The White House faces a crystal shortage

From Queen Elizabeth to Nelson Mandela, world leaders deemed worthy of all pomp and circumstance have been celebrated at White House state dinners for nearly 100 years.

But as social events spring back into action at Joe Biden’s White House, the nation’s most famous household faces a chronic shortage of crystals.

According to the White House Historical Association, the last purchase of new crystal for a full state dinner of up to 400 guests was during the Nixon era.

CNN reported that the scarcity of suitable glassware is a problem dating back to at least the George W. Bush presidency, when lavish state dinners were held about once a year.

Continuing the custom, Barack Obama hosted Chinese President Xi Jingping (with entertainment by Ne-Yo), Japanese leader Shinzo Abe and German Chancellor Angela Merkel.

CNN said glassware would be rented for these occasions, which would require as many as 350 march sets.

“It’s like going to the Met Gala in a Rent the Runway dress,” a former White House official told CNN.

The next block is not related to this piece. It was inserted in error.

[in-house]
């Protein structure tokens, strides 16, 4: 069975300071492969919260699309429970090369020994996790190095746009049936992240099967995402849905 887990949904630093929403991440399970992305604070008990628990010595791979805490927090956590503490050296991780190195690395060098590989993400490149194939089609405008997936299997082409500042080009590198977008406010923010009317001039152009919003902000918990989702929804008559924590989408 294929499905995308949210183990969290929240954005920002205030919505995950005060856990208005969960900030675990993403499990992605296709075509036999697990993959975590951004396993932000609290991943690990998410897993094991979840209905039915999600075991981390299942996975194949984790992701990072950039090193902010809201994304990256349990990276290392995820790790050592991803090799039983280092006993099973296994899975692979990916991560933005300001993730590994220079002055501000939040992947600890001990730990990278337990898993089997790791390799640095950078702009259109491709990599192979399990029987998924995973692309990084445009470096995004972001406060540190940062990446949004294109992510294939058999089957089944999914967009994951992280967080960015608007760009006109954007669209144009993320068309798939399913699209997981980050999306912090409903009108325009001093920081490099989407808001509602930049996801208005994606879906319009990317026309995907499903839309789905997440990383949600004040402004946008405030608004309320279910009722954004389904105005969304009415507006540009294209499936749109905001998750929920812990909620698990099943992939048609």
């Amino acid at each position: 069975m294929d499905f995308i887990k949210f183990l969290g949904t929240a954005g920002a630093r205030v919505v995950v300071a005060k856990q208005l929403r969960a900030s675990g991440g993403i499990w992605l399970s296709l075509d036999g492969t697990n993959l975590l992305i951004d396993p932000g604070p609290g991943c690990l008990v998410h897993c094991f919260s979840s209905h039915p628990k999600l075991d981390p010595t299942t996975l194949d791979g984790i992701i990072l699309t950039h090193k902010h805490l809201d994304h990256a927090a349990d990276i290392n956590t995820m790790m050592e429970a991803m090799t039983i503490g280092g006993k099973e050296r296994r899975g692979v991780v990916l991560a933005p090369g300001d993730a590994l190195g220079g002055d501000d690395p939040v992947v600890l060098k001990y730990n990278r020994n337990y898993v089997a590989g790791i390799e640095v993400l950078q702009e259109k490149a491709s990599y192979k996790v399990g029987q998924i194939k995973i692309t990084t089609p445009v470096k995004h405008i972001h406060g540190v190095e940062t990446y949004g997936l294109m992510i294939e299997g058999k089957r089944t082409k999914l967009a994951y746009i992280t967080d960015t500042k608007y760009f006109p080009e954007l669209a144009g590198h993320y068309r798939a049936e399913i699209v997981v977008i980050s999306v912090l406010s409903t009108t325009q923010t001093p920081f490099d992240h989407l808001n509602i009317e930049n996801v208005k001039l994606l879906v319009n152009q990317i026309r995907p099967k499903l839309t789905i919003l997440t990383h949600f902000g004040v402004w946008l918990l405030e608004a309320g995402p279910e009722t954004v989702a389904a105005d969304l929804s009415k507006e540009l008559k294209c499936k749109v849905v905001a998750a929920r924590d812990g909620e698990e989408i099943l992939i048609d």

“Here you are in the White House, but you drink from glasses you can get from the local caterer. Some people don’t mind, but some people really mind.”

Michelle and Barack Obama wait for the leaders of five Scandinavian countries to arrive for a state dinner in 2016


Under Donald Trump, who annoyed many of the US’s traditional allies, only two state dinners were held; for French President Emmanual Macron in 2018 and a relatively quiet affair for Australian Prime Minister Scott Morrison in 2019.

The job of upholding the traditions of the White House falls to the First Lady.

CNN reported that Melania Trump was aware of the shortfall but declined to replenish the White House crystal case.

the independent has reached out to Ms. Trump for comment.

Now that the pandemic has abated and the need for diplomacy grows in importance, it’s up to Jill Biden to find out whether they’ll continue to mix and match available glassware, rent a set, or buy new ones.

White House Historical Association president Stewart McLaurin told CNN they were available to offer advice should Dr. Biden who need.

“We’ve worked with 12 presidents since the Kennedys, and we obviously have a longer arc of knowledge about what’s needed, or what would be a good investment, but our role is not to criticize,” he said.

“We’d say we’re not lobbying for this at all, it’s just a consideration we’re making. We want to respect the role of every first lady.”

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